Throughout history, explorers have travelled in pursuit of new worlds, new adventures and new treasures. But sometimes the reality of those new worlds, once discovered, are very different from the stories and folklore. The promises of fame and fortune which might have driven our adventurer to sea (or to the skies), do not always materialise.
Just ask Martin Frobisher, the man whose name belongs to the watch that sat - with a newly-changed strap, by the way - on our wrist during our recent trip through the Somerset countryside. Frobisher once returned from a sea adventure with what he thought was precious gold. It turned out to be worthless.
So it is with hotels, occasionally. The pictures, the reviews, the recommendation: each can paint a picture which turns out to be a little different to the reality. Sometimes, the high expectations created aren't quite met. But not at the Talbot Inn, at Mells.
Before we made the trip into the (not so) Wild West countryside of Somerset, we had heard superb noises about this place: about the food, the rooms, the beers, the people, the views. But unlike Frobisher and his valueless iron pyrite, we returned from our trip to the Talbot with our expectations met and exceeded, and treasure aplenty to share.
First, the countryside. The views are vintage Somerset - all rolling greens, tumbling acreage, busy wildlife, slow-sighing clouds across open skies. It is as pretty as a picture.
Second, the food. Giles Coren loves the place. So too, do the tastemakers at the Financial Times, The Guardian, Harper's Bazaar, The Telegraph - everyone of note, basically, with no-one excepted.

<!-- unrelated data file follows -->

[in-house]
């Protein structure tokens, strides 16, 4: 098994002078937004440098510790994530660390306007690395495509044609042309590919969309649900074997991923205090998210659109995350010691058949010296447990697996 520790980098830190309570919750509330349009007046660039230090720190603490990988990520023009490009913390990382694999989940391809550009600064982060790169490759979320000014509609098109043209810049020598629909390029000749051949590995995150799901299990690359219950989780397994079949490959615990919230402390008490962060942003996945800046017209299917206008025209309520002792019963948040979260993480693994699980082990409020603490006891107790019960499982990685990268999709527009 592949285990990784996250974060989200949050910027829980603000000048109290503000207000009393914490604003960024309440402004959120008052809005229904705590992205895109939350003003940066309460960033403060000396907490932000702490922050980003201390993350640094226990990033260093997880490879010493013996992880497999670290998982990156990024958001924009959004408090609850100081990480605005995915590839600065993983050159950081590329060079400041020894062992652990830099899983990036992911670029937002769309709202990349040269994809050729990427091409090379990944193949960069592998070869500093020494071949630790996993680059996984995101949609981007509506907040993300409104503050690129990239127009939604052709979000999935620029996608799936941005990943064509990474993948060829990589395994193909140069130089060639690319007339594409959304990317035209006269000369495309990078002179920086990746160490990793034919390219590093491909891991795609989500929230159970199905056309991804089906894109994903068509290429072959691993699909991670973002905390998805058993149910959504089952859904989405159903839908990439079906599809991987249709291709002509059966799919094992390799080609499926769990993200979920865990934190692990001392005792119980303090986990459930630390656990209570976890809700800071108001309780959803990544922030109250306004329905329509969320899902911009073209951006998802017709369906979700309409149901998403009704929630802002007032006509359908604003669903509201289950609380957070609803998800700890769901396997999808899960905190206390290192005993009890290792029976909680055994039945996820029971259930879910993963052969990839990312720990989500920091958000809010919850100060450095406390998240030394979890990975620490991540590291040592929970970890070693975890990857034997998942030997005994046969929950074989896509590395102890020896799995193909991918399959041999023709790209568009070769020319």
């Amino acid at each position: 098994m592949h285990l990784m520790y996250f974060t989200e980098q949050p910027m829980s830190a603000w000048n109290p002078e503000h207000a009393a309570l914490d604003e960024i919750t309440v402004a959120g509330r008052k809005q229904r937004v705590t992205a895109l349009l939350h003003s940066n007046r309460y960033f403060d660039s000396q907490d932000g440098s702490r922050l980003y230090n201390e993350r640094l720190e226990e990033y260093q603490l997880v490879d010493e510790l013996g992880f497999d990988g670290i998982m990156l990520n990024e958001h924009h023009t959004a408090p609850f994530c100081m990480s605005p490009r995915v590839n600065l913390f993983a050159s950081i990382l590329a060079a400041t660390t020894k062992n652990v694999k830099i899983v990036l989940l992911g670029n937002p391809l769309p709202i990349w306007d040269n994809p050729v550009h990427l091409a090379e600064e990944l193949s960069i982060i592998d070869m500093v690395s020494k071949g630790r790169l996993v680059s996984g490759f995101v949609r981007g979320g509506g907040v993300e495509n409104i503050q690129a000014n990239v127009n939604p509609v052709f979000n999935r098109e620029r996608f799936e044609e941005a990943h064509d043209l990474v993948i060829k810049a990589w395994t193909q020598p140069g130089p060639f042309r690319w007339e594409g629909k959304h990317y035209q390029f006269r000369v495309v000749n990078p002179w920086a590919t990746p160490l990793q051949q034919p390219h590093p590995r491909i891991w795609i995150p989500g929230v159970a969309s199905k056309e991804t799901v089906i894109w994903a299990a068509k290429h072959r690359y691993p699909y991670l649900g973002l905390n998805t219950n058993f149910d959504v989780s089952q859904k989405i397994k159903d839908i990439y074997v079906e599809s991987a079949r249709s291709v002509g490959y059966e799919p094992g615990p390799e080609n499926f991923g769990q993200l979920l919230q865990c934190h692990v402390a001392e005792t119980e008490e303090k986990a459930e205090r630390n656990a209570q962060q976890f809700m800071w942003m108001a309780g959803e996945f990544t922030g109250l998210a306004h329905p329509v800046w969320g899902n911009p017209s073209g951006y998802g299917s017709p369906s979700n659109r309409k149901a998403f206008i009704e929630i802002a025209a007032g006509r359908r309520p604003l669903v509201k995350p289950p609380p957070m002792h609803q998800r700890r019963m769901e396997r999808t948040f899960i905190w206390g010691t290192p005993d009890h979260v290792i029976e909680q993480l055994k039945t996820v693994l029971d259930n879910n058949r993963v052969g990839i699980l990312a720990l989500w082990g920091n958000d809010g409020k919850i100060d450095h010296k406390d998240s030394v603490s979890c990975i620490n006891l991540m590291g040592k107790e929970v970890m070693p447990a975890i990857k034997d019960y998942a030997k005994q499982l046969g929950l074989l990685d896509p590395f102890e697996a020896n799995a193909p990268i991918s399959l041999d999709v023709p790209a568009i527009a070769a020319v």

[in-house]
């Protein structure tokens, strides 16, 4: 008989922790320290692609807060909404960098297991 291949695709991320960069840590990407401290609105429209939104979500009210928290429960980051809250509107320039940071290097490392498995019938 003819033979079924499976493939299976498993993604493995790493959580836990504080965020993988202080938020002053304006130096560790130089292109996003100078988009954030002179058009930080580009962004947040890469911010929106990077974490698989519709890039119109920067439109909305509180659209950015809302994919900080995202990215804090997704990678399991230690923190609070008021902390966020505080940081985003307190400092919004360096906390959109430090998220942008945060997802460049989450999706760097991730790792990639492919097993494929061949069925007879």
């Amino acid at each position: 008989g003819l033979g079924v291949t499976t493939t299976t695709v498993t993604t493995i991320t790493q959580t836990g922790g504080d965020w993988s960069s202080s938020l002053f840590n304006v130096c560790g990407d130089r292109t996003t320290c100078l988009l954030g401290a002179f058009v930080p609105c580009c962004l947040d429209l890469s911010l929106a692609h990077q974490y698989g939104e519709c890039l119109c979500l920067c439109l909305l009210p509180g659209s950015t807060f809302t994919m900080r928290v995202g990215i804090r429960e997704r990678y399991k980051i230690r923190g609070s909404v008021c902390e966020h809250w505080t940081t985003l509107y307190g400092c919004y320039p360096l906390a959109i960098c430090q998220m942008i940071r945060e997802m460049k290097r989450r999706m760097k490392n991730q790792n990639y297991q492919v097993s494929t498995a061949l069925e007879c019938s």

It's local, it's fresh, all smoked or cured in-house, and picked and foraged from the pub's gardens. It's served in the beautiful surroundings of the Talbot's restaurant, which oozes charm in abundance. The meat board in particular, and the beers, are well worth writing home about. Even if, after a couple of the stronger brews, writing anything coherent may prove quite difficult.
Third, the rooms themselves. The baths are exquisite. The decor is tasteful. The prices are so reasonable, we had to check the bill twice to make sure they hadn't forgotten to charge us for something.
In the pub, the snug is, well, cosy and snug and incredibly inviting. Parts of the historic courtyard outside are five centuries old, and it shows, in all the beautiful and aged character of the place.
All of which places us in the exact opposite position to some very famous explorers down the years, who headed in search of one thing, and found quite another. When it comes to the Talbot Inn, we ventured west on the promise of excellence and found it, in spades. Seek it out for yourself; you won't return empty-handed.